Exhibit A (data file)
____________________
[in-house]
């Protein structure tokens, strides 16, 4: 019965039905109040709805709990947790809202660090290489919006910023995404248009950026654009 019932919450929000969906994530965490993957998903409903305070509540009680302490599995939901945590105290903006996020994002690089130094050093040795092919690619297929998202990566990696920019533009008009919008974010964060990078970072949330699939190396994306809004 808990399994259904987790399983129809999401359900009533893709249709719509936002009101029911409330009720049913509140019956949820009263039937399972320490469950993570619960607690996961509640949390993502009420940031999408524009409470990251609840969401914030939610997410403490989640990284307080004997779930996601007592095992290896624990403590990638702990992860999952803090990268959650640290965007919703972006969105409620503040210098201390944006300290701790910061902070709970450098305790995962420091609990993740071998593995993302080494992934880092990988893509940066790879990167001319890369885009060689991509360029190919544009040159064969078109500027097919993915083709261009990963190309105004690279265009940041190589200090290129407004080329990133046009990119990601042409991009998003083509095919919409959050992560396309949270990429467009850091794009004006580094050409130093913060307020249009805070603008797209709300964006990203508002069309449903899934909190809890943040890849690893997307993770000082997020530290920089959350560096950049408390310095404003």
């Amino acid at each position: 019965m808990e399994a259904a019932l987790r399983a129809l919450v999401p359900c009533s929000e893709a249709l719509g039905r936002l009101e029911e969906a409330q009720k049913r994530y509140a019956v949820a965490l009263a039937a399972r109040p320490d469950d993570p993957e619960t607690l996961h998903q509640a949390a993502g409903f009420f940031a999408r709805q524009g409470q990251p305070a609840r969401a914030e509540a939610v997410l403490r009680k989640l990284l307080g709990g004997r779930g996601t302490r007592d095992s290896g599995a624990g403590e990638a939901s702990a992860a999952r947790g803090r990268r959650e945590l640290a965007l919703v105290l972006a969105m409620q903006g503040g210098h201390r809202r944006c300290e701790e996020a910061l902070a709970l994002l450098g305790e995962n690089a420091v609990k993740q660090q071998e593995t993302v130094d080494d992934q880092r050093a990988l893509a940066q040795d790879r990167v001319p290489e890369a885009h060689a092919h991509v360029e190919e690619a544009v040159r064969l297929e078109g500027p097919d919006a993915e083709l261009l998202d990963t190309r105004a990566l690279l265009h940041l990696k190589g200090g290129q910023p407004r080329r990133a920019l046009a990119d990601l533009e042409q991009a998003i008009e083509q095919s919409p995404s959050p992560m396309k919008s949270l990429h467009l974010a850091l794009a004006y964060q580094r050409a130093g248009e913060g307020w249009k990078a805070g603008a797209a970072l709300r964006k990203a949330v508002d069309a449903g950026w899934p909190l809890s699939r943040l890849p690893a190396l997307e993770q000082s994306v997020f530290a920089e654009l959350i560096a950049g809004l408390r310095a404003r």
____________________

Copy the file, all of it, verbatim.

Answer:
[in-house]
């Protein structure tokens, strides 16, 4: 019965039905109040709805709990947790809202660090290489919006910023995404248009950026654009 019932919450929000969906994530965490993957998903409903305070509540009680302490599995939901945590105290903006996020994002690089130094050093040795092919690619297929998202990566990696920019533009008009919008974010964060990078970072949330699939190396994306809004 808990399994259904987790399983129809999401359900009533893709249709719509936002009101029911409330009720049913509140019956949820009263039937399972320490469950993570619960607690996961509640949390993502009420940031999408524009409470990251609840969401914030939610997410403490989640990284307080004997779930996601007592095992290896624990403590990638702990992860999952803090990268959650640290965007919703972006969105409620503040210098201390944006300290701790910061902070709970450098305790995962420091609990993740071998593995993302080494992934880092990988893509940066790879990167001319890369885009060689991509360029190919544009040159064969078109500027097919993915083709261009990963190309105004690279265009940041190589200090290129407004080329990133046009990119990601042409991009998003083509095919919409959050992560396309949270990429467009850091794009004006580094050409130093913060307020249009805070603008797209709300964006990203508002069309449903899934909190809890943040890849690893997307993770000082997020530290920089959350560096950049408390310095404003």
């Amino acid at each position: 019965m808990e399994a259904a019932l987790r399983a129809l919450v999401p359900c009533s929000e893709a249709l719509g039905r936002l009101e029911e969906a409330q009720k049913r994530y509140a019956v949820a965490l009263a039937a399972r109040p320490d469950d993570p993957e619960t607690l996961h998903q509640a949390a993502g409903f009420f940031a999408r709805q524009g409470q990251p305070a609840r969401a914030e509540a939610v997410l403490r009680k989640l990284l307080g709990g004997r779930g996601t302490r007592d095992s290896g599995a624990g403590e990638a939901s702990a992860a999952r947790g803090r990268r959650e945590l640290a965007l919703v105290l972006a969105m409620q903006g503040g210098h201390r809202r944006c300290e701790e996020a910061l902070a709970l994002l450098g305790e995962n690089a420091v609990k993740q660090q071998e593995t993302v130094d080494d992934q880092r050093a990988l893509a940066q040795d790879r990167v001319p290489e890369a885009h060689a092919h991509v360029e190919e690619a544009v040159r064969l297929e078109g500027p097919d919006a993915e083709l261009l998202d990963t190309r105004a990566l690279l265009h940041l990696k190589g200090g290129q910023p407004r080329r990133a920019l046009a990119d990601l533009e042409q991009a998003i008009e083509q095919s919409p995404s959050p992560m396309k919008s949270l990429h467009l974010a850091l794009a004006y964060q580094r050409a130093g248009e913060g307020w249009k990078a805070g603008a797209a970072l709300r964006k990203a949330v508002d069309a449903g950026w899934p909190l809890s699939r943040l890849p690893a190396l997307e993770q000082s994306v997020f530290a920089e654009l959350i560096a950049g809004l408390r310095a404003r």